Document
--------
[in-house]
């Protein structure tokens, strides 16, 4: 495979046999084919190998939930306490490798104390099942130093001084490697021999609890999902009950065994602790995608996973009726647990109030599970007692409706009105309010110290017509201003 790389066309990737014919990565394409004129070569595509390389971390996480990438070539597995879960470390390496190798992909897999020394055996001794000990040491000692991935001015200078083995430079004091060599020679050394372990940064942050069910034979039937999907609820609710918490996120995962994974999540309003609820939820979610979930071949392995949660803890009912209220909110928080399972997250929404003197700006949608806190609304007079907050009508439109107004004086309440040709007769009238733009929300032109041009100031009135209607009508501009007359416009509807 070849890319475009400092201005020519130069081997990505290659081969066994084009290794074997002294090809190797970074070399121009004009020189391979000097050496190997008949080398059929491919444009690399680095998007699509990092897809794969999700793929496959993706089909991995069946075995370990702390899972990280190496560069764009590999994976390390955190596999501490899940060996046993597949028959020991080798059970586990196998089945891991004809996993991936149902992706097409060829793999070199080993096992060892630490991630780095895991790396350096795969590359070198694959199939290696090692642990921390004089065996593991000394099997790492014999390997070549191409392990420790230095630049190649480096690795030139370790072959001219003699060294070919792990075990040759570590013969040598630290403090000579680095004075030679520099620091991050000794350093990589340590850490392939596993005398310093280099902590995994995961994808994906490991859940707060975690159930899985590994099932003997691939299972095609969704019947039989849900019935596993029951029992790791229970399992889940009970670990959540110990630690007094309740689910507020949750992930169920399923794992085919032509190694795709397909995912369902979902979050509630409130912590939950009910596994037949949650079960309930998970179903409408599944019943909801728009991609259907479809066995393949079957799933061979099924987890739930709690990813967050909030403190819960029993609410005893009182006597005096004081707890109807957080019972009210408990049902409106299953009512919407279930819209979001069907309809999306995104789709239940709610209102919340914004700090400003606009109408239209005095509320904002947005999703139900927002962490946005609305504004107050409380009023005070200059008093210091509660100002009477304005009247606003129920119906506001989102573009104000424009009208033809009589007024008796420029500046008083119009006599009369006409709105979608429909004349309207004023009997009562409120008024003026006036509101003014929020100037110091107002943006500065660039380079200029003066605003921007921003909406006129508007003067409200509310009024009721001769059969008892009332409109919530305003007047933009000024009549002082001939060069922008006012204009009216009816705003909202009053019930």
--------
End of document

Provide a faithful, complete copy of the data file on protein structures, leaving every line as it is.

[in-house]
């Protein structure tokens, strides 16, 4: 495979046999084919190998939930306490490798104390099942130093001084490697021999609890999902009950065994602790995608996973009726647990109030599970007692409706009105309010110290017509201003 790389066309990737014919990565394409004129070569595509390389971390996480990438070539597995879960470390390496190798992909897999020394055996001794000990040491000692991935001015200078083995430079004091060599020679050394372990940064942050069910034979039937999907609820609710918490996120995962994974999540309003609820939820979610979930071949392995949660803890009912209220909110928080399972997250929404003197700006949608806190609304007079907050009508439109107004004086309440040709007769009238733009929300032109041009100031009135209607009508501009007359416009509807 070849890319475009400092201005020519130069081997990505290659081969066994084009290794074997002294090809190797970074070399121009004009020189391979000097050496190997008949080398059929491919444009690399680095998007699509990092897809794969999700793929496959993706089909991995069946075995370990702390899972990280190496560069764009590999994976390390955190596999501490899940060996046993597949028959020991080798059970586990196998089945891991004809996993991936149902992706097409060829793999070199080993096992060892630490991630780095895991790396350096795969590359070198694959199939290696090692642990921390004089065996593991000394099997790492014999390997070549191409392990420790230095630049190649480096690795030139370790072959001219003699060294070919792990075990040759570590013969040598630290403090000579680095004075030679520099620091991050000794350093990589340590850490392939596993005398310093280099902590995994995961994808994906490991859940707060975690159930899985590994099932003997691939299972095609969704019947039989849900019935596993029951029992790791229970399992889940009970670990959540110990630690007094309740689910507020949750992930169920399923794992085919032509190694795709397909995912369902979902979050509630409130912590939950009910596994037949949650079960309930998970179903409408599944019943909801728009991609259907479809066995393949079957799933061979099924987890739930709690990813967050909030403190819960029993609410005893009182006597005096004081707890109807957080019972009210408990049902409106299953009512919407279930819209979001069907309809999306995104789709239940709610209102919340914004700090400003606009109408239209005095509320904002947005999703139900927002962490946005609305504004107050409380009023005070200059008093210091509660100002009477304005009247606003129920119906506001989102573009104000424009009208033809009589007024008796420029500046008083119009006599009369006409709105979608429909004349309207004023009997009562409120008024003026006036509101003014929020100037110091107002943006500065660039380079200029003066605003921007921003909406006129508007003067409200509310009024009721001769059969008892009332409109919530305003007047933009000024009549002082001939060069922008006012204009009216009816705003909202009053019930």